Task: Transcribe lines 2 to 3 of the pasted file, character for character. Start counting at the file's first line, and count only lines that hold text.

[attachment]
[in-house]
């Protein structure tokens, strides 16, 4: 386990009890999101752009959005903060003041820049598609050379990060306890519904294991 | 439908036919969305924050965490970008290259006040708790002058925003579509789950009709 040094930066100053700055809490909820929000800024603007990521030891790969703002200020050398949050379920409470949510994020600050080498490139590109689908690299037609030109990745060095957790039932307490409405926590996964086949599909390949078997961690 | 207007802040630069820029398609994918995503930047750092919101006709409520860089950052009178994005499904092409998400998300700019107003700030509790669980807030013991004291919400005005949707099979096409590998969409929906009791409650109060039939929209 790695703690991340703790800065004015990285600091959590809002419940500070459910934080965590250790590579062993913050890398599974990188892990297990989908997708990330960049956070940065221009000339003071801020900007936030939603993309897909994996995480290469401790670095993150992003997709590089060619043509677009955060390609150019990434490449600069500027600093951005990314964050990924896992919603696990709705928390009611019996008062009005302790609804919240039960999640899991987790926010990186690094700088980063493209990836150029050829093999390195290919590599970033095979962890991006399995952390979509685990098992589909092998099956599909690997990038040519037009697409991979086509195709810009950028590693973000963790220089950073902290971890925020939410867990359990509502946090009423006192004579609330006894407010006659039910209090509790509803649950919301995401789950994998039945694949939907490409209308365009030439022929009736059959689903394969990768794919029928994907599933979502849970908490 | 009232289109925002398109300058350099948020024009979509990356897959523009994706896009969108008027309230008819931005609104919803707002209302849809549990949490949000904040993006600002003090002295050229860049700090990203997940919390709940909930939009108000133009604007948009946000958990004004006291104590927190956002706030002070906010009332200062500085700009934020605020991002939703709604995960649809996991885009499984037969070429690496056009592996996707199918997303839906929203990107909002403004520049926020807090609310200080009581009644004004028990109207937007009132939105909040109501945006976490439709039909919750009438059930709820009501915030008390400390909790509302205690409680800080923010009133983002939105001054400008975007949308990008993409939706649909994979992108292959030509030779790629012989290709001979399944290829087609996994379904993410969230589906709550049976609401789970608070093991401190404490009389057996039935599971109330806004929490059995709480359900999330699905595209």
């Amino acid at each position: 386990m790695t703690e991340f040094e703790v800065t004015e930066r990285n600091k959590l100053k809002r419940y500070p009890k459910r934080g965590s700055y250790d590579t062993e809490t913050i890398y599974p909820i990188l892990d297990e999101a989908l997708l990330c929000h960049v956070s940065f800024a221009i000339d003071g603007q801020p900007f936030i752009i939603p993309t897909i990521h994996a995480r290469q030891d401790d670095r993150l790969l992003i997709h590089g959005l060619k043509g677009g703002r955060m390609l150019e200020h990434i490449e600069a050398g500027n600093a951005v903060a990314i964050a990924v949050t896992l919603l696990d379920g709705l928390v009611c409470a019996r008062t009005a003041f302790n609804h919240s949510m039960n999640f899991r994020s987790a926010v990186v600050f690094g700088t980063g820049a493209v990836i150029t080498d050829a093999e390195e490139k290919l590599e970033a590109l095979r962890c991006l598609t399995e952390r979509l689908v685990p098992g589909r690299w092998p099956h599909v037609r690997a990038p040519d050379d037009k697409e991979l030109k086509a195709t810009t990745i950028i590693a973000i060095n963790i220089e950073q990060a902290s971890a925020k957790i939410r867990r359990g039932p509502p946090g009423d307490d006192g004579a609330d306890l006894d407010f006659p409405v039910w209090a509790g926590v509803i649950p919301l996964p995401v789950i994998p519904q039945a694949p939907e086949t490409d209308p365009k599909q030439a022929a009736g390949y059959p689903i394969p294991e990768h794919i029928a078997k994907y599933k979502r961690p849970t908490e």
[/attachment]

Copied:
């Protein structure tokens, strides 16, 4: 386990009890999101752009959005903060003041820049598609050379990060306890519904294991 | 439908036919969305924050965490970008290259006040708790002058925003579509789950009709 040094930066100053700055809490909820929000800024603007990521030891790969703002200020050398949050379920409470949510994020600050080498490139590109689908690299037609030109990745060095957790039932307490409405926590996964086949599909390949078997961690 | 207007802040630069820029398609994918995503930047750092919101006709409520860089950052009178994005499904092409998400998300700019107003700030509790669980807030013991004291919400005005949707099979096409590998969409929906009791409650109060039939929209 790695703690991340703790800065004015990285600091959590809002419940500070459910934080965590250790590579062993913050890398599974990188892990297990989908997708990330960049956070940065221009000339003071801020900007936030939603993309897909994996995480290469401790670095993150992003997709590089060619043509677009955060390609150019990434490449600069500027600093951005990314964050990924896992919603696990709705928390009611019996008062009005302790609804919240039960999640899991987790926010990186690094700088980063493209990836150029050829093999390195290919590599970033095979962890991006399995952390979509685990098992589909092998099956599909690997990038040519037009697409991979086509195709810009950028590693973000963790220089950073902290971890925020939410867990359990509502946090009423006192004579609330006894407010006659039910209090509790509803649950919301995401789950994998039945694949939907490409209308365009030439022929009736059959689903394969990768794919029928994907599933979502849970908490 | 009232289109925002398109300058350099948020024009979509990356897959523009994706896009969108008027309230008819931005609104919803707002209302849809549990949490949000904040993006600002003090002295050229860049700090990203997940919390709940909930939009108000133009604007948009946000958990004004006291104590927190956002706030002070906010009332200062500085700009934020605020991002939703709604995960649809996991885009499984037969070429690496056009592996996707199918997303839906929203990107909002403004520049926020807090609310200080009581009644004004028990109207937007009132939105909040109501945006976490439709039909919750009438059930709820009501915030008390400390909790509302205690409680800080923010009133983002939105001054400008975007949308990008993409939706649909994979992108292959030509030779790629012989290709001979399944290829087609996994379904993410969230589906709550049976609401789970608070093991401190404490009389057996039935599971109330806004929490059995709480359900999330699905595209």
């Amino acid at each position: 386990m790695t703690e991340f040094e703790v800065t004015e930066r990285n600091k959590l100053k809002r419940y500070p009890k459910r934080g965590s700055y250790d590579t062993e809490t913050i890398y599974p909820i990188l892990d297990e999101a989908l997708l990330c929000h960049v956070s940065f800024a221009i000339d003071g603007q801020p900007f936030i752009i939603p993309t897909i990521h994996a995480r290469q030891d401790d670095r993150l790969l992003i997709h590089g959005l060619k043509g677009g703002r955060m390609l150019e200020h990434i490449e600069a050398g500027n600093a951005v903060a990314i964050a990924v949050t896992l919603l696990d379920g709705l928390v009611c409470a019996r008062t009005a003041f302790n609804h919240s949510m039960n999640f899991r994020s987790a926010v990186v600050f690094g700088t980063g820049a493209v990836i150029t080498d050829a093999e390195e490139k290919l590599e970033a590109l095979r962890c991006l598609t399995e952390r979509l689908v685990p098992g589909r690299w092998p099956h599909v037609r690997a990038p040519d050379d037009k697409e991979l030109k086509a195709t810009t990745i950028i590693a973000i060095n963790i220089e950073q990060a902290s971890a925020k957790i939410r867990r359990g039932p509502p946090g009423d307490d006192g004579a609330d306890l006894d407010f006659p409405v039910w209090a509790g926590v509803i649950p919301l996964p995401v789950i994998p519904q039945a694949p939907e086949t490409d209308p365009k599909q030439a022929a009736g390949y059959p689903i394969p294991e990768h794919i029928a078997k994907y599933k979502r961690p849970t908490e």